As chair of the Clark County Council, it was important for Eileen Quiring O’Brien to walk back recent comments questioning the effectiveness of masks during the coronavirus pandemic. But the controversy points out the danger of misinformation and the ease with which alternative facts can spread.
On Thursday, Quiring O’Brien said her comments at the previous day’s meeting of the Clark County Board of Health were misconstrued. At that meeting, after Dr. Alan Melnick, the county’s top health officer, said that masks and social distancing are the best way to prevent the spread of COVID-19, Quiring O’Brien retorted: “There’s also evidence contrary to that. We hear it. It’s frustrating to me because I hear the opposite, Dr. Melnick. That masks really don’t help, and I don’t think it’s junk science. I just think it’s a difference of opinion.”
Yes, it is junk science. No, it is not simply a difference of opinion. A strong consensus has emerged among health professionals that masks are essential in the battle against coronavirus, and Quiring O’Brien’s pushback exemplified this nation’s damning willingness to accept “evidence” that matches personal narratives. There are reasons the United States has more COVID-19 infections and more deaths attributed to the disease than any other country, and one of them is a reluctance to accept the findings of science.
The Centers for Disease Control and Prevention “recommends that people wear masks in public settings and when around people who don’t live in your household, especially when other social distancing measures are difficult to maintain. Masks may help prevent people who have COVID-19 from spreading the virus to others.”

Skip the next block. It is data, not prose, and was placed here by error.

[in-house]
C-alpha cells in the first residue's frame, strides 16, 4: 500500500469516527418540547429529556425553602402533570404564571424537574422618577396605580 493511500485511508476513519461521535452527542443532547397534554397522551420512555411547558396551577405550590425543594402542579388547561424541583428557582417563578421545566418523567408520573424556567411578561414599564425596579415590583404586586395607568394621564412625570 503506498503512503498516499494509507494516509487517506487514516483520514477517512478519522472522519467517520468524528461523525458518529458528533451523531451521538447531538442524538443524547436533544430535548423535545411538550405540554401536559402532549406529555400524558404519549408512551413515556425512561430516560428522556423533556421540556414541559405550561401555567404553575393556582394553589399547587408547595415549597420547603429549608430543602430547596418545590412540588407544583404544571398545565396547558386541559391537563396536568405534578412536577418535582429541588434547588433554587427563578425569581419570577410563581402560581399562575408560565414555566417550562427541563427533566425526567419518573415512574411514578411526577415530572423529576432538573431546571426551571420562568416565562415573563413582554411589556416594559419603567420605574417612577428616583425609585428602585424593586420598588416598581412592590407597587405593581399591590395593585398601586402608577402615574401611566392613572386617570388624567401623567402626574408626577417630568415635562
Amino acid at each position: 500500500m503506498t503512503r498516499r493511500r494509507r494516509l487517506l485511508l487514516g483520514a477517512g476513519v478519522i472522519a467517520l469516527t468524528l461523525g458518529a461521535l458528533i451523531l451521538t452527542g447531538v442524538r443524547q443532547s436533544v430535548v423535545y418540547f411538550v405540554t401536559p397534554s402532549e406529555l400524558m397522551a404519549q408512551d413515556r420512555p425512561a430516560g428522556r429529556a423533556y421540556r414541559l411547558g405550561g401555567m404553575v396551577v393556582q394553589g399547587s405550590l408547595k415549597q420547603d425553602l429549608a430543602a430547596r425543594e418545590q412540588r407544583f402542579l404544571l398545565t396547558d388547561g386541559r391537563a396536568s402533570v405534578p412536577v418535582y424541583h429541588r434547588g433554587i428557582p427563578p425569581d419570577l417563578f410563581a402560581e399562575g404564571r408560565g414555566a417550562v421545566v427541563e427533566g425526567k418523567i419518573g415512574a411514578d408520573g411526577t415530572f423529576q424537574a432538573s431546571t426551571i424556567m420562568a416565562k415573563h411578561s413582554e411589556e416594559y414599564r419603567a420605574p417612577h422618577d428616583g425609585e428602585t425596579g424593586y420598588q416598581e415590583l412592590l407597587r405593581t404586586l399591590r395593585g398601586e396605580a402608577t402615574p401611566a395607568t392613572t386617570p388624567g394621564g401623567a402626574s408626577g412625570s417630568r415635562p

The Mayo Clinic writes: “Can face masks help slow the spread of the coronavirus? Yes, face masks combined with other preventive measures, such as frequent hand-washing and social distancing, help slow the spread of the virus.”
The World Health Organization writes: “Masks should be used as part of a comprehensive strategy of measures to suppress transmission and save lives.”
Quiring O’Brien’s assertions to the contrary were irresponsible, dangerous and devoid of leadership. She has been elected to the top position in a county government that oversees nearly 500,000 residents, and ensuring public health must be one of her top priorities.
Quiring O’Brien and Councilor Gary Medvigy recently attended a crowded political rally without wearing masks. In so doing, they modeled the behavior that has led to an increase in COVID-19 infections in the county, preventing businesses and schools from reopening. Wishing for something to happen does not make it so; responsible actions that start with elected officials are necessary.
On Thursday, Quiring O’Brien explained to The Columbian that she challenged Melnick because it is her responsibility to question staff and other officials. Indeed. But it also is her responsibility to be up to date on the latest science surrounding the disease. It also is her responsibility to not spew falsehoods without citing the source of her information.
Because COVID-19 was unknown less than a year ago, knowledge about it is continually growing. Last week, Dr. Anthony Fauci, director of the National Institute of Allergy and Infectious Diseases, said: “It’s overwhelmingly important for everyone to wear a mask. We have to put that nonsense behind us. Masks work.”
Clark County would be better off without a leader who embraces nonsense and tries to defend it as a matter of opinion.